These include all additions, corrections, explanations of the main text, opening words of the readings, etc. The note's content is a unique thing to study. Characteristic headpieces of geometric ornament and initials arrange the manuscript.

History of Codex Zographensis:

As per the oral tradition, the project took place in the conventual church of the Bulgarian Zograf monastery, besides the Ierisso on the Athos peninsula.

The landmark came to its existence in 1843 to scientists after serving as Austrian consul in Constantinople of Antun Mihanović, the Croatian writer and collector of manuscripts.

A historian and Slavist, Viktor Grigorovich, visited the Zograf Monastery. He was a professor at universities in Kazan, Moscow, and Odessa, who mentioned the manuscript as one of the vital ones stored at that time on Mount Athos. In 1860, Archimandrite Anthimus gave the manuscript to the Russian Emperor Alexander II.

Tetraevangelium Zographense Discovery:

The real source of the manuscript belonged to the Bulgarian Zograf Monastery on Mount Athos. Antun Mihanović, who was a Croatian writer and Habsburgian diplomat, found it in 1843 while staying at the monastery. Victor Grigorovich, the Russian historian and folklorist, described the manuscript's importance. He is regarded as the founder of Slavonic studies in Russia.

Izmail Sreznevsky revealed the first transcription of some of its parts in 1856. After that, monks from the Zograf monastery gave it to Russia in 1860 during an archaeological expedition of Pyotr Sevastyanov (1811-1867). People divided and shared the archaeological collection in 1862 with different institutions in Moscow and Saint Petersburg.

Victor Grigorovich described the manuscript in 1877. After two years, Slavist Vatroslav Jagić published it in Berlin as Quattuor evangeliorum codex glagoliticus Olim Zographensis Nunc Petropolitanus. It contains an extensive philological commentary in Latin.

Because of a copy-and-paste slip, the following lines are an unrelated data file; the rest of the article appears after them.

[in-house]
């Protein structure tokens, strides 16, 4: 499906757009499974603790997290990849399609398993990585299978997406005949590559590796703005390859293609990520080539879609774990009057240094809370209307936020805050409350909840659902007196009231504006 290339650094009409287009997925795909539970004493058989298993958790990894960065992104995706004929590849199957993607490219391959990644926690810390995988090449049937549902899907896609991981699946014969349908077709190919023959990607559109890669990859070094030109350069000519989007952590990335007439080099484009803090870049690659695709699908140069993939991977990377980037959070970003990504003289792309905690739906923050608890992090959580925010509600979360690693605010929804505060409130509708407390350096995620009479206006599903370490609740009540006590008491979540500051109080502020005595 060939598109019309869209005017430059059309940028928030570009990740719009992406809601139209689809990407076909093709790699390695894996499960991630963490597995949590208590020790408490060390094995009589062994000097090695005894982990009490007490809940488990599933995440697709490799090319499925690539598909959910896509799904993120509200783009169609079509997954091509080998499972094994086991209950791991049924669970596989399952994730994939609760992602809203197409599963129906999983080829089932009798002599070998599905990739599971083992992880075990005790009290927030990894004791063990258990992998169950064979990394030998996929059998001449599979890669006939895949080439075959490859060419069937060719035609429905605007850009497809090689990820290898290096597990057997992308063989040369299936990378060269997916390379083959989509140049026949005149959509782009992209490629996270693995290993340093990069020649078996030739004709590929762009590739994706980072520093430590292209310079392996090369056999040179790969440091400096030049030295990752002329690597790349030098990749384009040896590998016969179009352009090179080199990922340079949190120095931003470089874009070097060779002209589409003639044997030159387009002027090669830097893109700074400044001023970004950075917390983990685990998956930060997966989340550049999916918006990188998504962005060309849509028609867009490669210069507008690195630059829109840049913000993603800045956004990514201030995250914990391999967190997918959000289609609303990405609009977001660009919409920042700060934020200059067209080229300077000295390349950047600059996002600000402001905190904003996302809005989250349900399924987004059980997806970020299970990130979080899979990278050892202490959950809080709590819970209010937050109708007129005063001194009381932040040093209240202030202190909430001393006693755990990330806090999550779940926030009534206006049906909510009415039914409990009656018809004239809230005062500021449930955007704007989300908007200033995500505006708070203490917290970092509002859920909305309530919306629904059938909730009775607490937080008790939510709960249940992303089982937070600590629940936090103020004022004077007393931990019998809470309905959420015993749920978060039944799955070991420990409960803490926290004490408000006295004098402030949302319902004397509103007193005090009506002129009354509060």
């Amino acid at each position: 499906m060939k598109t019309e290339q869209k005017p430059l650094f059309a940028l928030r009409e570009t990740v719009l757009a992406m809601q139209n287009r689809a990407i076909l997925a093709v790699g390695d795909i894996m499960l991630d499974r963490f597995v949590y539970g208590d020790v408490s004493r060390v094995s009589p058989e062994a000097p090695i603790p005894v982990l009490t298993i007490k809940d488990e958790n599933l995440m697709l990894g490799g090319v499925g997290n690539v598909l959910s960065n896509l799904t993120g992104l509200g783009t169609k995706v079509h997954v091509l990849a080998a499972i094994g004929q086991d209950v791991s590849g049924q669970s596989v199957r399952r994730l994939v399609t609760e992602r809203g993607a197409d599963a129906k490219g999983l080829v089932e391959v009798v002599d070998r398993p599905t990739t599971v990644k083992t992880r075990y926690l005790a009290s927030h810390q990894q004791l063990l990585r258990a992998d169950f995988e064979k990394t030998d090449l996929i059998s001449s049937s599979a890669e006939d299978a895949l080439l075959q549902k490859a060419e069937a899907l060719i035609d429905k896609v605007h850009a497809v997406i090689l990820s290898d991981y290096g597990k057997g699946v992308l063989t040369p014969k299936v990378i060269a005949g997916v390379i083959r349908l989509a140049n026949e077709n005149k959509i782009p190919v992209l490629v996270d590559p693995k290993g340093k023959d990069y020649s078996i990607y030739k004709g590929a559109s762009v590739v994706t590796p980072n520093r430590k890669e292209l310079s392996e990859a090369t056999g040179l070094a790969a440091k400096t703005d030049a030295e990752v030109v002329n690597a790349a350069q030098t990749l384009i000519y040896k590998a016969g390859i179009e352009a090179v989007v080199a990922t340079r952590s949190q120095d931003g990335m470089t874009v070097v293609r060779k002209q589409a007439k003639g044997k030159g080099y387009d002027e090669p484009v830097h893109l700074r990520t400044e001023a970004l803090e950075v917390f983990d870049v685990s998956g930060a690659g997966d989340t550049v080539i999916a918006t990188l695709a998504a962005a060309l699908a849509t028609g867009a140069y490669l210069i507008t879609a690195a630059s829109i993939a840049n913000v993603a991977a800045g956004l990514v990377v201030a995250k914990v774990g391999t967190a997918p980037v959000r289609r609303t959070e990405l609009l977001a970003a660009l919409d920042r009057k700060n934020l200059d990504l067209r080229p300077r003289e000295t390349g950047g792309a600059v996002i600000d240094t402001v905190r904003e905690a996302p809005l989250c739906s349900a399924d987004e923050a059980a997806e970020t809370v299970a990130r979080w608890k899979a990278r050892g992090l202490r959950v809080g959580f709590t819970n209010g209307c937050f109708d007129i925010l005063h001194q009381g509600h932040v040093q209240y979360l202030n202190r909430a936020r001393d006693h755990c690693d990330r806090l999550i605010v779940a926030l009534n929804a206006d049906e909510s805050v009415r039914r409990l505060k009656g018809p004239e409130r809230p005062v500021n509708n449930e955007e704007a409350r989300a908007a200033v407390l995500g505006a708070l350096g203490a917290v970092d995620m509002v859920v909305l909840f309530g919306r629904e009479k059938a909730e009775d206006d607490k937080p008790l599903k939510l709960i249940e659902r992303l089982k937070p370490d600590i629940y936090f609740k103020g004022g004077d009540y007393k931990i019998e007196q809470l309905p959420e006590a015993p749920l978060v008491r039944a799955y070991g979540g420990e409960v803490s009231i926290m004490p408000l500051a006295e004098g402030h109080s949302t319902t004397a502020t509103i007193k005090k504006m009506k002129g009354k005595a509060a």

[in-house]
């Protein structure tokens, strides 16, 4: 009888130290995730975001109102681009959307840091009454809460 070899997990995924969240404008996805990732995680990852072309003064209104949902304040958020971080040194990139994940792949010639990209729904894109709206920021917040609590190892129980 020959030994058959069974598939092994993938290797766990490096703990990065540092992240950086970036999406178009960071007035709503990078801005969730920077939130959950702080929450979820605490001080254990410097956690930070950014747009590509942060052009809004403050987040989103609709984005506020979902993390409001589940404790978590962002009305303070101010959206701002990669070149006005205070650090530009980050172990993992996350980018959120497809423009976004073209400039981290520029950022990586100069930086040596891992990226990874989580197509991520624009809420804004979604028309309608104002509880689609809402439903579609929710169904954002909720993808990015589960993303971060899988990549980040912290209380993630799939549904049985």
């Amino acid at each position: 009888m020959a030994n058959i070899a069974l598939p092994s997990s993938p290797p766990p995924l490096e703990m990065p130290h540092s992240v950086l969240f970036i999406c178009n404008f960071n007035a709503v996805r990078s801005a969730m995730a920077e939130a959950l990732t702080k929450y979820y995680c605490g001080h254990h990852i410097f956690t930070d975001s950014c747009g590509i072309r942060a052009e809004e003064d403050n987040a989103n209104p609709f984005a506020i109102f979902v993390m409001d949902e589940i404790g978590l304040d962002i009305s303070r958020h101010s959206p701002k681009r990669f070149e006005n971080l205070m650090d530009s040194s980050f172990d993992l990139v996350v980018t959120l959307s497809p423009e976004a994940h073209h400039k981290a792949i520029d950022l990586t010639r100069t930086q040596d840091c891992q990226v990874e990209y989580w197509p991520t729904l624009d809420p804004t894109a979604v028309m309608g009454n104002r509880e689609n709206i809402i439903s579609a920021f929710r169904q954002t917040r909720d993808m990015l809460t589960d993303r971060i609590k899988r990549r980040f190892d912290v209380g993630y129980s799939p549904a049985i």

It was 1954 when the Jagic edition was reprinted as a facsimile edition. Many other scholars have studied the manuscript's language, including Josef Kurz, Leszek Moszyński, and the librarian Vyacheslav Zagrebin. However, it was the Vyacheslav who restored it during the 1990s.

In January 2016, monks of the Zograf monastery came to Saint Petersburg to report about it, and they wanted to make it available to the public. As a result, a Zographensis room was set up at the SS for their diplomatic visit. In addition, there were several things, such as Cyril and Methodius National Library in Sofia and a virtual exhibition that was published on the homepage of the Russian National Library.

The Bottom Line:

According to the modern research, you get to know that the actual manuscript, Codex Zographensis, was decorated with miniatures of the Evangelists. Scientists found plenty of traces of the paint on the folios proceeding from the order of the Gospels. These help to contact the missing sheets with miniatures. But they can't still find these miniatures. The article lets you know about the details of this manuscript. Go through the article correctly to get the best from it.